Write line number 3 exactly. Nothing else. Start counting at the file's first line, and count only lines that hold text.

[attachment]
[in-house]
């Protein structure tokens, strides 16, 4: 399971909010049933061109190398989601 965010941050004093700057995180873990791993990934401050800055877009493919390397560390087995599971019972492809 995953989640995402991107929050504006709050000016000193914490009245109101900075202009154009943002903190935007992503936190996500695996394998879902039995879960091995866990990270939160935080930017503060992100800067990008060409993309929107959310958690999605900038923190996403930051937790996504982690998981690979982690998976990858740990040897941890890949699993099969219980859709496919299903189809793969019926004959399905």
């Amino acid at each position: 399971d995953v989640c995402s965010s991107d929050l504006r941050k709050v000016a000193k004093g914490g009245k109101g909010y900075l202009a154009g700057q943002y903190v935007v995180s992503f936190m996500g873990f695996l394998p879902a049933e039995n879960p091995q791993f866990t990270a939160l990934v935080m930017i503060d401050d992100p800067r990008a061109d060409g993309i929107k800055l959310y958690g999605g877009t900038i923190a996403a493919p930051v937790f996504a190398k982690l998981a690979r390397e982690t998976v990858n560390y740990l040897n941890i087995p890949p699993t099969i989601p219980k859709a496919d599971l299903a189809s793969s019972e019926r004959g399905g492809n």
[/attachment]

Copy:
């Amino acid at each position: 399971d995953v989640c995402s965010s991107d929050l504006r941050k709050v000016a000193k004093g914490g009245k109101g909010y900075l202009a154009g700057q943002y903190v935007v995180s992503f936190m996500g873990f695996l394998p879902a049933e039995n879960p091995q791993f866990t990270a939160l990934v935080m930017i503060d401050d992100p800067r990008a061109d060409g993309i929107k800055l959310y958690g999605g877009t900038i923190a996403a493919p930051v937790f996504a190398k982690l998981a690979r390397e982690t998976v990858n560390y740990l040897n941890i087995p890949p699993t099969i989601p219980k859709a496919d599971l299903a189809s793969s019972e019926r004959g399905g492809n």